(Guskey Level 5)
What was the impact on students? School/student records, questionnaires, interviews Student learning outcomes: cognitive, affective, psychomotor To focus and improve all aspects of program design, implementation, and follow-up; and/or to demonstrate the overall impact of professional development
Table 2: Guskey’s five critical levels of professional development evaluation
Source: Guskey (2000, pp. 79-81)

 

Refer to this link for the full Professional Learning Evaluation Toolkit which includes a process guide for developing an evaluation plan, activities, tools, and other resources for monitoring professional learning initiatives.

References

2 thoughts on “A Model for Professional Learning Assessment

  1. Karen says:

    I like that you and Katie both used Guskey’s model for your posts this week! It’s interesting to see how you have both applied similar research to your questions. I’m wondering if based on Guskey’s model, how you would decide that the PD was successful. In my experience, sometimes new ideas are introduced and not implemented because they don’t fit in with someone’s philosophy or style of teaching, maybe there’s a lack of time or resources to support the implementation, or other reasons. So, if someone doesn’t get to level 5 and sits at level 1 or 2, is that PD session considered a success?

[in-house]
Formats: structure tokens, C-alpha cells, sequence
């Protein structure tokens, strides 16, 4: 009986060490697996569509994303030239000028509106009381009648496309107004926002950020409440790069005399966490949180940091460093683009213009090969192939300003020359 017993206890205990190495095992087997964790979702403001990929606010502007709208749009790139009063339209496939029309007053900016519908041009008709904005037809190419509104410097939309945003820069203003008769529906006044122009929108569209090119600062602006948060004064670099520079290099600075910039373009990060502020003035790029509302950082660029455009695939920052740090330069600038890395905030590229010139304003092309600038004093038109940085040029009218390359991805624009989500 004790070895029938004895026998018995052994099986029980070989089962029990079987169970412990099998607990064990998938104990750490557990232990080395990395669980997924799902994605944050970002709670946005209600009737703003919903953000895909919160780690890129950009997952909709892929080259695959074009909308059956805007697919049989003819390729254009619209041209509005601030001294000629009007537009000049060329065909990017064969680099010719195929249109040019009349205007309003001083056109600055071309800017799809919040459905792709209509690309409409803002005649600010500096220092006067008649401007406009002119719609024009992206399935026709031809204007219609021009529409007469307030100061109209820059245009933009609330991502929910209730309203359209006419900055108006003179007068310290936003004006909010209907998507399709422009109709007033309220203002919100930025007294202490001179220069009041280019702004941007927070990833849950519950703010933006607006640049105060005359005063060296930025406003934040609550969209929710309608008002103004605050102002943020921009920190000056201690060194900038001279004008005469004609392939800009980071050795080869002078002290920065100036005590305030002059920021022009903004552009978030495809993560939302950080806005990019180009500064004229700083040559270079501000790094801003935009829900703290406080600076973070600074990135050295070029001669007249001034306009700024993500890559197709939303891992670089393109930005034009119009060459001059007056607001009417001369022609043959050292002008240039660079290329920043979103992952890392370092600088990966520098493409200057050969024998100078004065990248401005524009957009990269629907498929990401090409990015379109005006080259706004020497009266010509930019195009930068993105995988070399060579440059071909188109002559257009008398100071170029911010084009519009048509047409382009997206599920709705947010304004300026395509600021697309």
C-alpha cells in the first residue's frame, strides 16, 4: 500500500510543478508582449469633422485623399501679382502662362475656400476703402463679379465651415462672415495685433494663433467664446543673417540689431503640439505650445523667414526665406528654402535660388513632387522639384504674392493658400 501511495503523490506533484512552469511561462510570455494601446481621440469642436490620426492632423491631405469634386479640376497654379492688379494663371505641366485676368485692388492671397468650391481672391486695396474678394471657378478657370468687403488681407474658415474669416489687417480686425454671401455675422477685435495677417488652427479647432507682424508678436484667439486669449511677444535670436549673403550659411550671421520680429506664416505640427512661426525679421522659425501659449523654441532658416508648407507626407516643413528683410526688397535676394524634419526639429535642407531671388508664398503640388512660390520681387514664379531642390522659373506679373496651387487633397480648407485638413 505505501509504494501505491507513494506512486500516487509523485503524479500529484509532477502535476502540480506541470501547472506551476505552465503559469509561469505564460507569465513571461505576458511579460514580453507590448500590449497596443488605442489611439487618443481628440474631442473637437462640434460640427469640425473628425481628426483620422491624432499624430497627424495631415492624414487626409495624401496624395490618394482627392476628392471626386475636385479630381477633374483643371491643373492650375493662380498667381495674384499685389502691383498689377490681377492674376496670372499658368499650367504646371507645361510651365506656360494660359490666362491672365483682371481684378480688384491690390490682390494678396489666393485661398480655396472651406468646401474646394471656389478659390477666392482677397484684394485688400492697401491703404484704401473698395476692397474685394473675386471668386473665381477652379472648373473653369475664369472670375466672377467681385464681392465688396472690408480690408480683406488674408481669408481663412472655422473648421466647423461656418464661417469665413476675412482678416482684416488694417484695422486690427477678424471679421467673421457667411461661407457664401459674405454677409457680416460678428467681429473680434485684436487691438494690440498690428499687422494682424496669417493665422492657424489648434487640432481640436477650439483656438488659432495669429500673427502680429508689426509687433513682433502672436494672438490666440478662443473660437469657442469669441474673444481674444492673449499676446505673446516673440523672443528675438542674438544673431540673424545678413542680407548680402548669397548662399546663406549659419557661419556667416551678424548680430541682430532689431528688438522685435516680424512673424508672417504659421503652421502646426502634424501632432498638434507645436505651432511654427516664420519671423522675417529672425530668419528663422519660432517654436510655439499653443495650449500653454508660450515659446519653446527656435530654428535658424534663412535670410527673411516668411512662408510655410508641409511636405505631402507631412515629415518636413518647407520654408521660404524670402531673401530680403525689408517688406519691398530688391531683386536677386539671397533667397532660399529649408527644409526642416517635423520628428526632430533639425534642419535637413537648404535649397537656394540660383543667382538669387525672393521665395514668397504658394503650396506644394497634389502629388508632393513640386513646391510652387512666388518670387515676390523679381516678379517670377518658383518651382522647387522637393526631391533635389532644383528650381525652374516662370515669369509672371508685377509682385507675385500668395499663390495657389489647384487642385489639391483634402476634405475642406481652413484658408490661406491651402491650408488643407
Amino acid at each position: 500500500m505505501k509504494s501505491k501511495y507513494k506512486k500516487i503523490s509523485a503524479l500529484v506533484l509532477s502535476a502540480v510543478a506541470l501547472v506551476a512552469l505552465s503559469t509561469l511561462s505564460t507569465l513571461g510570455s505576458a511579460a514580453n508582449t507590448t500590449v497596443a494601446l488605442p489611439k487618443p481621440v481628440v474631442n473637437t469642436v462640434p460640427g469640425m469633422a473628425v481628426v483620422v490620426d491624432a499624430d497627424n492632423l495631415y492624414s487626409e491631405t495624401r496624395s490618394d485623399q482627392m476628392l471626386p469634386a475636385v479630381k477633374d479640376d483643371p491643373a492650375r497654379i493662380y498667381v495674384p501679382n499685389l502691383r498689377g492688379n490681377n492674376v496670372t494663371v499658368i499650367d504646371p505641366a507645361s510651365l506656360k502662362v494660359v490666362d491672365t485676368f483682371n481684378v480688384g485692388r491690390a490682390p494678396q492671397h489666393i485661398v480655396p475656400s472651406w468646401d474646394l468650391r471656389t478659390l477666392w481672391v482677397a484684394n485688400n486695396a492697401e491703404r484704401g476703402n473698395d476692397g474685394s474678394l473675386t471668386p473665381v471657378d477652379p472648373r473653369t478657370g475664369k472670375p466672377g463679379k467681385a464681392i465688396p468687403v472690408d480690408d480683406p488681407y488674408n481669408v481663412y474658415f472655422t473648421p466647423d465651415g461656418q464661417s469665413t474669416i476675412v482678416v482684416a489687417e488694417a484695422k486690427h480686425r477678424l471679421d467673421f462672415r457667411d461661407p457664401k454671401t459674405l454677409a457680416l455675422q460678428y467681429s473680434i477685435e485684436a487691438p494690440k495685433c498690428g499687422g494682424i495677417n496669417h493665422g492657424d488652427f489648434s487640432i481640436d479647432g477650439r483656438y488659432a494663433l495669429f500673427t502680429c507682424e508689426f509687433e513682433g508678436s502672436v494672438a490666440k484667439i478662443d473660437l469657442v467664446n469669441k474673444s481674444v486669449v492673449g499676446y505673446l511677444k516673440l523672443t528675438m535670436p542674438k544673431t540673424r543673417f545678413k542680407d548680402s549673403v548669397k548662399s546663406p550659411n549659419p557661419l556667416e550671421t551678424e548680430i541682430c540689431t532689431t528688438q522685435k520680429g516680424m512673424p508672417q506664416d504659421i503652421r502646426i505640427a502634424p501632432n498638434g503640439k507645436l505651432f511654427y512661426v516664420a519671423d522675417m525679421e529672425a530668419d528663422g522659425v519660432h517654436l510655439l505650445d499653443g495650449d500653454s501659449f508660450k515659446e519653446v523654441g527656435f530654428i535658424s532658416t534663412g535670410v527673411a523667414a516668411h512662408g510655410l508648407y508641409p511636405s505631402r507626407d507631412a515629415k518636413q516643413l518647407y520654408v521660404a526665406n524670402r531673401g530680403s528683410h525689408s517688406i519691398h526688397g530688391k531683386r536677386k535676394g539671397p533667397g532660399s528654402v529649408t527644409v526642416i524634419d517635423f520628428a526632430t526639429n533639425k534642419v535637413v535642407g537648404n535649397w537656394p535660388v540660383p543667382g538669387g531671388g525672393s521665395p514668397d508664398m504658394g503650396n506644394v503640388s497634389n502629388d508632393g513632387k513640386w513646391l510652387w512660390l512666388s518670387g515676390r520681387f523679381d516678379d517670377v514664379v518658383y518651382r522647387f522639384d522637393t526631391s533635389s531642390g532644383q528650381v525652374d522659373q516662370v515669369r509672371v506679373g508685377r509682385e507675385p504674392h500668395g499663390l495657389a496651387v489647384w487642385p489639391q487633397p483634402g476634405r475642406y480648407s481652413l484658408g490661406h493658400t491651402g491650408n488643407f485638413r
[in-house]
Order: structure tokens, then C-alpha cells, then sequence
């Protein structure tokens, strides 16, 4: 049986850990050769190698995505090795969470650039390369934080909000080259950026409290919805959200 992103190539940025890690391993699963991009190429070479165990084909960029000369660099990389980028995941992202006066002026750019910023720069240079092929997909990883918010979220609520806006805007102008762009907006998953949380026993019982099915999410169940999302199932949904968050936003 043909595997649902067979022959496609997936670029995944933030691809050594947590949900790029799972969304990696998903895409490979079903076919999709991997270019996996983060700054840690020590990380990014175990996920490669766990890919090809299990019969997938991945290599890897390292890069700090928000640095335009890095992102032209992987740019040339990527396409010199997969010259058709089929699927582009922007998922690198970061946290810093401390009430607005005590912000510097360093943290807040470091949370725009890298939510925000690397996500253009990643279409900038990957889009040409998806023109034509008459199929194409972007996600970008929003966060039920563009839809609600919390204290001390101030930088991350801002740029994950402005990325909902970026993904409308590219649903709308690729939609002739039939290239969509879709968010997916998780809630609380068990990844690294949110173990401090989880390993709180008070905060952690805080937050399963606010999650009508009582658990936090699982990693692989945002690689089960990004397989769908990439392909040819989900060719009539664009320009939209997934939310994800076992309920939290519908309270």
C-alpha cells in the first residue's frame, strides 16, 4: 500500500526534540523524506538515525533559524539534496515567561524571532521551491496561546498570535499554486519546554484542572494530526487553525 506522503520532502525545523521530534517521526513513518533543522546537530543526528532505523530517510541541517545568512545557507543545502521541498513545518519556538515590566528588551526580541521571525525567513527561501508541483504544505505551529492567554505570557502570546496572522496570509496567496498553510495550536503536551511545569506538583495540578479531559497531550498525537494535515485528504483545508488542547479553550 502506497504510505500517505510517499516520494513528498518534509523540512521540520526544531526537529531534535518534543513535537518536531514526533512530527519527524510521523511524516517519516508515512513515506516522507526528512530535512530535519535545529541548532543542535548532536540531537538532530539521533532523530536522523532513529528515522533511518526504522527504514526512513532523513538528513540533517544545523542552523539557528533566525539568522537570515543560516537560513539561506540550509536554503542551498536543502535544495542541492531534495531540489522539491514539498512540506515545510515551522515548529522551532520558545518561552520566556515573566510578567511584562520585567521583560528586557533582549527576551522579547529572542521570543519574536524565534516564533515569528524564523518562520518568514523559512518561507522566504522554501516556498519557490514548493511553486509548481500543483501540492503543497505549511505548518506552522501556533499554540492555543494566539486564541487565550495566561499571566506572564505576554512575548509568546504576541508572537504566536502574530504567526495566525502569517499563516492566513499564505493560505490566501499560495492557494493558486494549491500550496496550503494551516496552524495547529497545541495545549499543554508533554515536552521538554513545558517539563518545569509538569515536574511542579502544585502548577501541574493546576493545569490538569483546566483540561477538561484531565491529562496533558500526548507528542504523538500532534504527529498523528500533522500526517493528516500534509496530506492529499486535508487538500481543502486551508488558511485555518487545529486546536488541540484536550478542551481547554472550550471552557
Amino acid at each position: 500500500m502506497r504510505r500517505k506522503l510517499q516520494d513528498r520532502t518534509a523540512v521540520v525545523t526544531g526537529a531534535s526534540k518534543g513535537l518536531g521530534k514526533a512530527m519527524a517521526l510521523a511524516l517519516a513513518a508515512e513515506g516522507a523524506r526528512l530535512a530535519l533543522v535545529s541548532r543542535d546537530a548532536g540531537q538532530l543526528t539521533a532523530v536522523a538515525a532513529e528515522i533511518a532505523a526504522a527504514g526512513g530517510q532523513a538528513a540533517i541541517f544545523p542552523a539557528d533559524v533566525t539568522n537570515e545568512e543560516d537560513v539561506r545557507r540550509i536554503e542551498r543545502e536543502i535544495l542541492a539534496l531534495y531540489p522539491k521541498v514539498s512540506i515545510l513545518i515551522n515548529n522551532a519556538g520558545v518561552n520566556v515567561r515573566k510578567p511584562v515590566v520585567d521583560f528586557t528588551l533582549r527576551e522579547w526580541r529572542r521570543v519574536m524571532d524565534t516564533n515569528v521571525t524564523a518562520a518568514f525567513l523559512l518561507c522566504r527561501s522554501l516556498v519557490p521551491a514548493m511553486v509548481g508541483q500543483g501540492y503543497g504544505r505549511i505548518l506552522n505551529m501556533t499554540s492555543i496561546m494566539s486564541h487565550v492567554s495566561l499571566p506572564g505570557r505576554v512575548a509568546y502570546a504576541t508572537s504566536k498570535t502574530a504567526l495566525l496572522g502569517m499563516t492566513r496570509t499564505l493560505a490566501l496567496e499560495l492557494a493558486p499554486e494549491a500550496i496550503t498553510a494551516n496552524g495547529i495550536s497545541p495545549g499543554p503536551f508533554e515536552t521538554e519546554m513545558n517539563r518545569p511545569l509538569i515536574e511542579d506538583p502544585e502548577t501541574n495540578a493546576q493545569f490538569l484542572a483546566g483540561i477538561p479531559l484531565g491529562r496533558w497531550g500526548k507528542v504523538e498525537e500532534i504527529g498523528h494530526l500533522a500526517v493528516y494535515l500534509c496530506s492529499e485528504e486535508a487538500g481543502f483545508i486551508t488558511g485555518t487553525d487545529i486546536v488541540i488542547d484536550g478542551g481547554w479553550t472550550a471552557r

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  2. K. Clum says:

    Informative post! I see we both spent some time with Guskey’s model for our research which is great. In the framework you’ve highlighted, I was particularly struck by the first step: stakeholders committing to a shared set of vision and standards. This seems like an obvious first-step but is so frequently overlooked. Making sure stakeholders have a say in the goal of professional learning will ensure that it is relevant and applicable in authentic settings. I was also intrigued by Scherff’s distinction between professional development and professional learning. It makes sense that semi-annual compliance training, for example, might be categorized as PD (a necessary evil that probably isn’t going away any time soon), vs. a professional learning endeavor which takes on all the rich implications of a true learning experience.